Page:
7/29/09 – Hiroshima (Home)

July 29th, 2009

Hiroshima Carp logoTokyo Yakult Swallows cap

Hiroshima Toyo Carp 10

Tokyo Yakult Swallows 6

Streak: Lost 1     Last : WWWWL

(Jingu Stadium)

Everything seemed a little off-balance tonight.

After starting the second half of 2009 with a surprisingly easy win last night, the Tokyo Swallows couldn’t hold on to an early-innings lead in game two of the series versus the Hiroshima Carp.

And that was mostly due to the fact that Tokyo starter, Ryo Kawashima, couldn’t contain the Hiroshima bats. In a bit of a continuation of last night’s defensive sloppiness (on Hiroshima’s part), Tokyo aided the visitors’ cause with a couple of fielding errors of its own, one each by Miyamoto and D’Antona in the fourth inning, as the birds helped to create some of their own pain. It was Miyamoto’s second, and D’Antona’s fifth, error of the season, and it helped Hiroshima to post four runs (all of them unearned) on the board in the fourth inning.

Kawashima lasted only three and two-thirds innings in his 13th start of the season. He threw 65 pitches, gave up five hits and three earned runs, and saw his record devolve to an even 5-5 with a 3.91 ERA.

Tonight’s lineup, with the exception of Ryo, looked exactly like last night’s:

1. Aoki (CF)Please stop worrying about your average, Aoki.
2. Tanaka (2B)
3. Fukuchi (LF)
4. D’Antona (1B)
5. Guiel (RF)
6. Miyamoto (3B)
7. Aikawa (C)
8. K. Kawashima (SS)
9. R. Kawashima (P)

After dropping behind in the top of the second via a Kurihara solo home run, Aoki answered with his own long ball over the wall in left to make it 3-1 Tokyo.  Both Kawashimas had previously drawn walks, and the three-run dinger was his 8th of the season. That ties him with Keizo Kawashima (of all people) for third on the team as far as home runs go.

But Hiroshima bounced right back with a couple more runs in the third to tie the game up.

And then, as mentioned earlier, Tokyo managed a very uncharacteristic two defensive errors in the same inning to help Hiroshima put up four runs and take a commanding 7-3 lead. Kida (5.59 ERA) came on for the final out of that inning, but it took him five batters to record it.

Tokyo threatened in the bottom of that inning, but a two-out single by Aoki ended with Aikawa getting thrown out at home. Oops.

Hagiwara (3.77) pitched the fifth and sixth innings and got hit pretty hard. He gave up five hits and three runs. 10-3 Hiroshima.

Tokyo salvaged a little bit of pride in the bottom of the seventh when it put together another three runs. Fukuchi singled and then was brought home on a D’Antona double. D’Antona went 1-3 with an rbi and two walks.

Miyamoto then went yard to make it 10-6 Hiroshima. It was Miyamoto’s fourth home run of the season.

And that’s how it ended. Hishimoto (2.38), Oshimoto (3.00), and Lee (3.06) pitched the 7th, 8th, and 9th innings, respectively.

On offense, Aoki was the standout going 3-5 with a home run and three rbi’s. The only other Tokyo player with a multi-hit game was Fukuchi. D’Anona reached base three times, and Guiel reached twice.

I’d like to point out that Guiel is paying attention to the site. In his Tokyo’s Imports post from yesterday, I speculated that he was trying to avoid getting beaned quite so often this year, and that was helping him to avoid injury (which is the strategy that we here at Tsubamegun support). By comparison, in 2007 and 2008, you could throw the ball at his ear and he wouldn’t budge.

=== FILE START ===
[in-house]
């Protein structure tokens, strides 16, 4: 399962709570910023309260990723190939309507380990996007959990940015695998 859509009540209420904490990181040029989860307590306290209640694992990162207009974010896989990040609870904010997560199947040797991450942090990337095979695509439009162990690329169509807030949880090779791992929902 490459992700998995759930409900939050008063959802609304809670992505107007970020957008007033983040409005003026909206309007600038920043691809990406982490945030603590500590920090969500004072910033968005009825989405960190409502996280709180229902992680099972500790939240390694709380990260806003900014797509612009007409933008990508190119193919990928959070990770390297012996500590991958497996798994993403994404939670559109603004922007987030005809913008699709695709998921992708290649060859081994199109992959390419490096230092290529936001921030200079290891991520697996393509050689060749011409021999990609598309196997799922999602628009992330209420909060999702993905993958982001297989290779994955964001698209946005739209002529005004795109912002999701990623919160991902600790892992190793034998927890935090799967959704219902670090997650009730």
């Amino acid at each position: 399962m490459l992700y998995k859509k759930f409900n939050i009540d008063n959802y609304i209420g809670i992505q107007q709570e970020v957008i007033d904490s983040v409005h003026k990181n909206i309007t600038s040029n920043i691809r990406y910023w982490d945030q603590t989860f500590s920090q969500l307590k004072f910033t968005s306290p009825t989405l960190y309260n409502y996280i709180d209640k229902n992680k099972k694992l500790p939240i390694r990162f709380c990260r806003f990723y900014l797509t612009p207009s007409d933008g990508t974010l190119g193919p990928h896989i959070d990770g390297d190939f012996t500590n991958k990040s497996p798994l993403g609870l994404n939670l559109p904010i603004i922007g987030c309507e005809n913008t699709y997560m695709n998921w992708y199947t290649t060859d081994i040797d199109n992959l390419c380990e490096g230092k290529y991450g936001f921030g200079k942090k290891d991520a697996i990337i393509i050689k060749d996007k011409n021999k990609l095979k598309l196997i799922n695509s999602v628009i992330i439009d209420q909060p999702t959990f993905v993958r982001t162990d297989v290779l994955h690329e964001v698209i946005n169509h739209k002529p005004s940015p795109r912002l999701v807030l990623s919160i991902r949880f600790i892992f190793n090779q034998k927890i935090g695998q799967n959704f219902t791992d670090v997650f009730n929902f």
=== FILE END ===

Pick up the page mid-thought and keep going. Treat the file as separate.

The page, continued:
However, he obviously read that post and thought that I was calling his manhood into question. He responded this evening by getting plunked in the third inning.

Thanks for visiting the site, Aaron.

The final game of the series is tomorrow night, weather permitting, at Jingu. The game is scheduled to start at 6pm. Tokyo leads the season series versus Hiroshima nine games to four.

About Christopher Pellegrini

Christopher is a budding sabermetrician and long-time supporter of Tokyo's more lovable team, the Swallows. He has publicly volunteered, several times, that he plans to buy the team at some point in the future. When he finally runs the joint, it is likely that he will fine any player who swings at the first pitch or sac bunts (unless it's a pitcher, of course). Follow him on Twitter: @chrispellegrini

  • flick

    Great picture of Ryo Kawashima.
    Really sums up my feelings for him, in that I really question his heart and balls more than anything.
    Although I have the same name (same kanji too), he is fastly becoming one of my least favorite bird. Hope he changes my mind…

    • I feel torn about Ryo.

      On the one hand he has undoubted talent, and when he manages to get his shit together he looks an immensely talented pitcher (though he hasn’t shown much of that either this season or last).

      On the other hand, these last few seasons, when he has managed to stay injury free, he’s just looked off. Like something’s not quite right with him. And often of late he just looks plain bad and not up to the task.

      Maybe it is as you suggest a lack of heart and application. But whatever it is, he’s definitely a Jekyll and Hyde kind of pitcher, and these days we’ve been seeing a lot more of his bad side than good.

      Hopefully he can sort it out and prove himself truly worthy as a pro-starting pitcher.